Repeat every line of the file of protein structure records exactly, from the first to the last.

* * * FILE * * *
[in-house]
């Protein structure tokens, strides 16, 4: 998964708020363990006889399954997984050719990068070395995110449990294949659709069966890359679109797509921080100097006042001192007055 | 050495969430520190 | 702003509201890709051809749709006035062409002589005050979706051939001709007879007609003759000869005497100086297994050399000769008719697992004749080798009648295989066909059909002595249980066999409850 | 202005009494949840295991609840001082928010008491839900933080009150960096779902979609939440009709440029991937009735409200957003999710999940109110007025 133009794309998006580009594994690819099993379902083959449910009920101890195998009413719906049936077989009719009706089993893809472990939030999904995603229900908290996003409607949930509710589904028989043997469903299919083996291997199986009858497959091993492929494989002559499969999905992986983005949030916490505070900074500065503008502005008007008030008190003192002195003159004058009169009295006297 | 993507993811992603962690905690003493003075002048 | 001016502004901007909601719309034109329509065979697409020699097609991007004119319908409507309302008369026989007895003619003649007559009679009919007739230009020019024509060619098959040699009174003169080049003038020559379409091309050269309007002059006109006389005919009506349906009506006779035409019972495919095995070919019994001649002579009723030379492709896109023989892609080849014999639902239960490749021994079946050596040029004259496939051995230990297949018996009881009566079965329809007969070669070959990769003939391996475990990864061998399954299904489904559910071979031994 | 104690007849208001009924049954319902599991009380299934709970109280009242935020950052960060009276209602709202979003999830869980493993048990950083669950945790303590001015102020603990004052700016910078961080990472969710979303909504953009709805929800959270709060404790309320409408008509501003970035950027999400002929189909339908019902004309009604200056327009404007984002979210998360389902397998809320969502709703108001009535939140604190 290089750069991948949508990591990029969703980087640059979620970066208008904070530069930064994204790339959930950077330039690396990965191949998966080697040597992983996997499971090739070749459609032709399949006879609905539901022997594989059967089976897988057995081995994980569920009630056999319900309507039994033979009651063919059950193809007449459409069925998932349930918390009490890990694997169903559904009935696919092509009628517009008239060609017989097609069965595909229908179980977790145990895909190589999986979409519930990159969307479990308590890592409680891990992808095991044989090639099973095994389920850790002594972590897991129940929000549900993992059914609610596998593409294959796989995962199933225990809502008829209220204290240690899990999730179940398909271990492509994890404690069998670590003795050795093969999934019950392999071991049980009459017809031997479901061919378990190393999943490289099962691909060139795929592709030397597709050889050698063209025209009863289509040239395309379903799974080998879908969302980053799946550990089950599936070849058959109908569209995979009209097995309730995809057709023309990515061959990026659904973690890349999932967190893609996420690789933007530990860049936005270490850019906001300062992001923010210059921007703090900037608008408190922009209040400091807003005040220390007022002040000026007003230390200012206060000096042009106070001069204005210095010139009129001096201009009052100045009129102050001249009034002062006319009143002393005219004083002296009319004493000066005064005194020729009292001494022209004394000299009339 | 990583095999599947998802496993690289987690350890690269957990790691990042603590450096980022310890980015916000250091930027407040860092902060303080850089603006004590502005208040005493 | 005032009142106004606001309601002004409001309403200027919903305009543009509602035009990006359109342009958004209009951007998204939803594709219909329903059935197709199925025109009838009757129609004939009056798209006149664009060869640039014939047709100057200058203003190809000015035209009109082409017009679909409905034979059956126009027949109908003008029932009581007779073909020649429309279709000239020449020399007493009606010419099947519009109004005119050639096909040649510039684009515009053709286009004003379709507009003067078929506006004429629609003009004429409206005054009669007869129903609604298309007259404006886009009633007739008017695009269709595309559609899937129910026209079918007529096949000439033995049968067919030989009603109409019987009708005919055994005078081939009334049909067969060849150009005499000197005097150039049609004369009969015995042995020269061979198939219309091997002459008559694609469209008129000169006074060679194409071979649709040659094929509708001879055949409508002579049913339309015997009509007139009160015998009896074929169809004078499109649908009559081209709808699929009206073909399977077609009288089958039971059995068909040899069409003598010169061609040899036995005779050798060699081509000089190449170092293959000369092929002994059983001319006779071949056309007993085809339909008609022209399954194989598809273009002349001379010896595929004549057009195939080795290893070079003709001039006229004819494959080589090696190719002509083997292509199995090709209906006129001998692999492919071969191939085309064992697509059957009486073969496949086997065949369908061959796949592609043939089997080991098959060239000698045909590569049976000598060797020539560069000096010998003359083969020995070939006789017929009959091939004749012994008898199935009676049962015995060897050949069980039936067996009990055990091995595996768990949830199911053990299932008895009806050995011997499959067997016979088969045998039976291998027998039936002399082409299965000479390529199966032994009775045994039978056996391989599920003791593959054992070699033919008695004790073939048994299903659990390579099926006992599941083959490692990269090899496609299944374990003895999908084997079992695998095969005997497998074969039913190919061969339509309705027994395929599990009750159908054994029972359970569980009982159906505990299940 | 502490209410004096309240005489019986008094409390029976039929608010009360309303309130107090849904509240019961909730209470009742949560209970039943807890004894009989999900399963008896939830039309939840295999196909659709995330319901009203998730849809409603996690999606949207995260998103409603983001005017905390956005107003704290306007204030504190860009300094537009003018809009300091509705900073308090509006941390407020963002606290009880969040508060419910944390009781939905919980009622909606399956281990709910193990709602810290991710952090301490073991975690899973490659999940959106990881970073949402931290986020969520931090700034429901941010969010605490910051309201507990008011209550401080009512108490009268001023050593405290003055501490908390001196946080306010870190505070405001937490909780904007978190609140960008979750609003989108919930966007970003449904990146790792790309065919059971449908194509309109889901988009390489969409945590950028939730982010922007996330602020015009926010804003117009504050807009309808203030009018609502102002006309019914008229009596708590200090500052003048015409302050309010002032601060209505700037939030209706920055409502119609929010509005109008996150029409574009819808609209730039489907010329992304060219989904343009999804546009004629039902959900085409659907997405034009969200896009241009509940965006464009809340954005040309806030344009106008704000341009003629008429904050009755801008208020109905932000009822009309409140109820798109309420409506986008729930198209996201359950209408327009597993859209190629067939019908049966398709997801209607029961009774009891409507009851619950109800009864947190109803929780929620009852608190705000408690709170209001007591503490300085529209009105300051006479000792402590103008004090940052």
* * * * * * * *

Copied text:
[in-house]
């Protein structure tokens, strides 16, 4: 998964708020363990006889399954997984050719990068070395995110449990294949659709069966890359679109797509921080100097006042001192007055 | 050495969430520190 | 702003509201890709051809749709006035062409002589005050979706051939001709007879007609003759000869005497100086297994050399000769008719697992004749080798009648295989066909059909002595249980066999409850 | 202005009494949840295991609840001082928010008491839900933080009150960096779902979609939440009709440029991937009735409200957003999710999940109110007025 133009794309998006580009594994690819099993379902083959449910009920101890195998009413719906049936077989009719009706089993893809472990939030999904995603229900908290996003409607949930509710589904028989043997469903299919083996291997199986009858497959091993492929494989002559499969999905992986983005949030916490505070900074500065503008502005008007008030008190003192002195003159004058009169009295006297 | 993507993811992603962690905690003493003075002048 | 001016502004901007909601719309034109329509065979697409020699097609991007004119319908409507309302008369026989007895003619003649007559009679009919007739230009020019024509060619098959040699009174003169080049003038020559379409091309050269309007002059006109006389005919009506349906009506006779035409019972495919095995070919019994001649002579009723030379492709896109023989892609080849014999639902239960490749021994079946050596040029004259496939051995230990297949018996009881009566079965329809007969070669070959990769003939391996475990990864061998399954299904489904559910071979031994 | 104690007849208001009924049954319902599991009380299934709970109280009242935020950052960060009276209602709202979003999830869980493993048990950083669950945790303590001015102020603990004052700016910078961080990472969710979303909504953009709805929800959270709060404790309320409408008509501003970035950027999400002929189909339908019902004309009604200056327009404007984002979210998360389902397998809320969502709703108001009535939140604190 290089750069991948949508990591990029969703980087640059979620970066208008904070530069930064994204790339959930950077330039690396990965191949998966080697040597992983996997499971090739070749459609032709399949006879609905539901022997594989059967089976897988057995081995994980569920009630056999319900309507039994033979009651063919059950193809007449459409069925998932349930918390009490890990694997169903559904009935696919092509009628517009008239060609017989097609069965595909229908179980977790145990895909190589999986979409519930990159969307479990308590890592409680891990992808095991044989090639099973095994389920850790002594972590897991129940929000549900993992059914609610596998593409294959796989995962199933225990809502008829209220204290240690899990999730179940398909271990492509994890404690069998670590003795050795093969999934019950392999071991049980009459017809031997479901061919378990190393999943490289099962691909060139795929592709030397597709050889050698063209025209009863289509040239395309379903799974080998879908969302980053799946550990089950599936070849058959109908569209995979009209097995309730995809057709023309990515061959990026659904973690890349999932967190893609996420690789933007530990860049936005270490850019906001300062992001923010210059921007703090900037608008408190922009209040400091807003005040220390007022002040000026007003230390200012206060000096042009106070001069204005210095010139009129001096201009009052100045009129102050001249009034002062006319009143002393005219004083002296009319004493000066005064005194020729009292001494022209004394000299009339 | 990583095999599947998802496993690289987690350890690269957990790691990042603590450096980022310890980015916000250091930027407040860092902060303080850089603006004590502005208040005493 | 005032009142106004606001309601002004409001309403200027919903305009543009509602035009990006359109342009958004209009951007998204939803594709219909329903059935197709199925025109009838009757129609004939009056798209006149664009060869640039014939047709100057200058203003190809000015035209009109082409017009679909409905034979059956126009027949109908003008029932009581007779073909020649429309279709000239020449020399007493009606010419099947519009109004005119050639096909040649510039684009515009053709286009004003379709507009003067078929506006004429629609003009004429409206005054009669007869129903609604298309007259404006886009009633007739008017695009269709595309559609899937129910026209079918007529096949000439033995049968067919030989009603109409019987009708005919055994005078081939009334049909067969060849150009005499000197005097150039049609004369009969015995042995020269061979198939219309091997002459008559694609469209008129000169006074060679194409071979649709040659094929509708001879055949409508002579049913339309015997009509007139009160015998009896074929169809004078499109649908009559081209709808699929009206073909399977077609009288089958039971059995068909040899069409003598010169061609040899036995005779050798060699081509000089190449170092293959000369092929002994059983001319006779071949056309007993085809339909008609022209399954194989598809273009002349001379010896595929004549057009195939080795290893070079003709001039006229004819494959080589090696190719002509083997292509199995090709209906006129001998692999492919071969191939085309064992697509059957009486073969496949086997065949369908061959796949592609043939089997080991098959060239000698045909590569049976000598060797020539560069000096010998003359083969020995070939006789017929009959091939004749012994008898199935009676049962015995060897050949069980039936067996009990055990091995595996768990949830199911053990299932008895009806050995011997499959067997016979088969045998039976291998027998039936002399082409299965000479390529199966032994009775045994039978056996391989599920003791593959054992070699033919008695004790073939048994299903659990390579099926006992599941083959490692990269090899496609299944374990003895999908084997079992695998095969005997497998074969039913190919061969339509309705027994395929599990009750159908054994029972359970569980009982159906505990299940 | 502490209410004096309240005489019986008094409390029976039929608010009360309303309130107090849904509240019961909730209470009742949560209970039943807890004894009989999900399963008896939830039309939840295999196909659709995330319901009203998730849809409603996690999606949207995260998103409603983001005017905390956005107003704290306007204030504190860009300094537009003018809009300091509705900073308090509006941390407020963002606290009880969040508060419910944390009781939905919980009622909606399956281990709910193990709602810290991710952090301490073991975690899973490659999940959106990881970073949402931290986020969520931090700034429901941010969010605490910051309201507990008011209550401080009512108490009268001023050593405290003055501490908390001196946080306010870190505070405001937490909780904007978190609140960008979750609003989108919930966007970003449904990146790792790309065919059971449908194509309109889901988009390489969409945590950028939730982010922007996330602020015009926010804003117009504050807009309808203030009018609502102002006309019914008229009596708590200090500052003048015409302050309010002032601060209505700037939030209706920055409502119609929010509005109008996150029409574009819808609209730039489907010329992304060219989904343009999804546009004629039902959900085409659907997405034009969200896009241009509940965006464009809340954005040309806030344009106008704000341009003629008429904050009755801008208020109905932000009822009309409140109820798109309420409506986008729930198209996201359950209408327009597993859209190629067939019908049966398709997801209607029961009774009891409507009851619950109800009864947190109803929780929620009852608190705000408690709170209001007591503490300085529209009105300051006479000792402590103008004090940052």